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Chinese blogger detained for 'provoking trouble'

This statement was originally published on cpj.org on 23 May 2016.

Chinese authorities should immediately release blogger and commentator Wei Manyi, the Committee to Protect Journalists said today. Police have detained the blogger for almost a week on suspicion of "provoking trouble."

Police in Hangzhou, in Zhejiang province, on May 17, 2016 summoned Wei Manyi, better known by his pen name, Shui Muran, to the police station to "assist investigations," searched Wei's home and copied information from his computer, according to Southern Metropolis, a regional newspaper based in Guangdong.

The next day, police summoned Wei's younger brother to the police station and served him with a notice saying that Wei had been detained on suspicion of "picking quarrels and provoking trouble," according to Southern Metropolis.

Wei's brother told the newspaper that the police said to him that the detention was due to a May 3 article Wei published on the Chinese social media service WeChat alleging links between corrupt businessmen and Buddhist temples. Police told Southern Metropolis that Wei was detained, but did not specify a reason. Police told the U.S.-government-funded Radio Free Asia that they had not heard of Wei.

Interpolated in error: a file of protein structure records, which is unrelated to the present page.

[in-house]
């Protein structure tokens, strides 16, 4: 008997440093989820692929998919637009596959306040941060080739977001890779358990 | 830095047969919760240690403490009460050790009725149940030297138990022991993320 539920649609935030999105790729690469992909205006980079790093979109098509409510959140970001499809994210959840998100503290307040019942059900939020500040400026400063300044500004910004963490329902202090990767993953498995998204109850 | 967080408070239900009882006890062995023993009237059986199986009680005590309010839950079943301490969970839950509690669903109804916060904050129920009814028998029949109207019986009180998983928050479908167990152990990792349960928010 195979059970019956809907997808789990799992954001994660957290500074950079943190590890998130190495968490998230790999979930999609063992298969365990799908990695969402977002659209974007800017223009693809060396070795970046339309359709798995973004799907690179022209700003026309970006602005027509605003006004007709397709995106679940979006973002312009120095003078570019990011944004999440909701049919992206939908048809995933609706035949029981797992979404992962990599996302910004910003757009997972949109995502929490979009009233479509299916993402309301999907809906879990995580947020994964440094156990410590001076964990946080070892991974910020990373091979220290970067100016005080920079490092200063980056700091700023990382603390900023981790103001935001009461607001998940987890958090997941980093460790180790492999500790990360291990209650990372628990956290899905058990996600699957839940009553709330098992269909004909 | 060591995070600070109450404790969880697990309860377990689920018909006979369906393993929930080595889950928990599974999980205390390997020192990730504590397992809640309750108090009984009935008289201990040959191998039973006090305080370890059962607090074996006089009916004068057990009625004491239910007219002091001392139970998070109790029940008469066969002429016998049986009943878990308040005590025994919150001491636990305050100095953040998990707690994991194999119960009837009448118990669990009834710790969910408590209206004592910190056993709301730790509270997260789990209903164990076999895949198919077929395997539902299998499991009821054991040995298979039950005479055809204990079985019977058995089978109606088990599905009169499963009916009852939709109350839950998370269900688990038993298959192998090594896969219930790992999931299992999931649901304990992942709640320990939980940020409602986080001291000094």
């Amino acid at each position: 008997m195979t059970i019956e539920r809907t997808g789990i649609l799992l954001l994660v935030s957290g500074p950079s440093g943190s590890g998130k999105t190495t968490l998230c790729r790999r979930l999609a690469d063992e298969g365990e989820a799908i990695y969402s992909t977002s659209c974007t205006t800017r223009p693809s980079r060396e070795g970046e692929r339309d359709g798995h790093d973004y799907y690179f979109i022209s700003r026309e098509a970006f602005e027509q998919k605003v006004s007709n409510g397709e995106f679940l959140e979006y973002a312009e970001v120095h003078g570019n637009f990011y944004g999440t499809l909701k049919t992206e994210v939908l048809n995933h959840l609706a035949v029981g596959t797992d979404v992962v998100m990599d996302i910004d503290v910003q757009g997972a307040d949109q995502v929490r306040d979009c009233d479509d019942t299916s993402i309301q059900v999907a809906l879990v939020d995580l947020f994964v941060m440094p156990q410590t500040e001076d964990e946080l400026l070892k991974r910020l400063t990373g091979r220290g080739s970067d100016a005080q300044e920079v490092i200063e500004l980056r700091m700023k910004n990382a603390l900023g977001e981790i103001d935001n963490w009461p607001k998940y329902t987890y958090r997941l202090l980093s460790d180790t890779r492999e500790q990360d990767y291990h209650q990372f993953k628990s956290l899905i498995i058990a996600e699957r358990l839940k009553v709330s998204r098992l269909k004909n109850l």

"Simply writing an article should never be grounds for detention, and 'provoking trouble' is so broad an offense it invites abuse by prosecutors," CPJ Deputy Executive Director Robert Mahoney said. "We call on Chinese authorities to immediately release Wei Manyi."

More than 100,000 people read Wei's May 3 post to WeChat within a few hours of its publication, according to press reports. Wei deleted the article several hours later and published an apology on his social media accounts, saying he had not done enough research and calling on people to stop sharing it. The next day, the Buddhist Association of China published articles on its website accusing Wei of smearing Buddhists and damaging the reputation of Buddhism in China.

The Chinese government in 2013 decreed that authors of libelous material viewed more than 5,000 times, or forwarded more than 500 times, can be charged with defamation and jailed for up to three years. Those who share information deemed to be false and to cause "serious social disorder" can be charged with "picking quarrels and provoking trouble," which carries a maximum sentence of five years in prison. Chinese officials have since accused or convicted several writers of "picking quarrels and provoking trouble," according to CPJ research.

In November 2015, a new law went into effect, stipulating that those deemed to have fabricated information related to "hazards, epidemics, disasters, and situations involving police," or to have intentionally disseminated false information that could cause "serious social disorder" can be punished by to up to seven years in prison.

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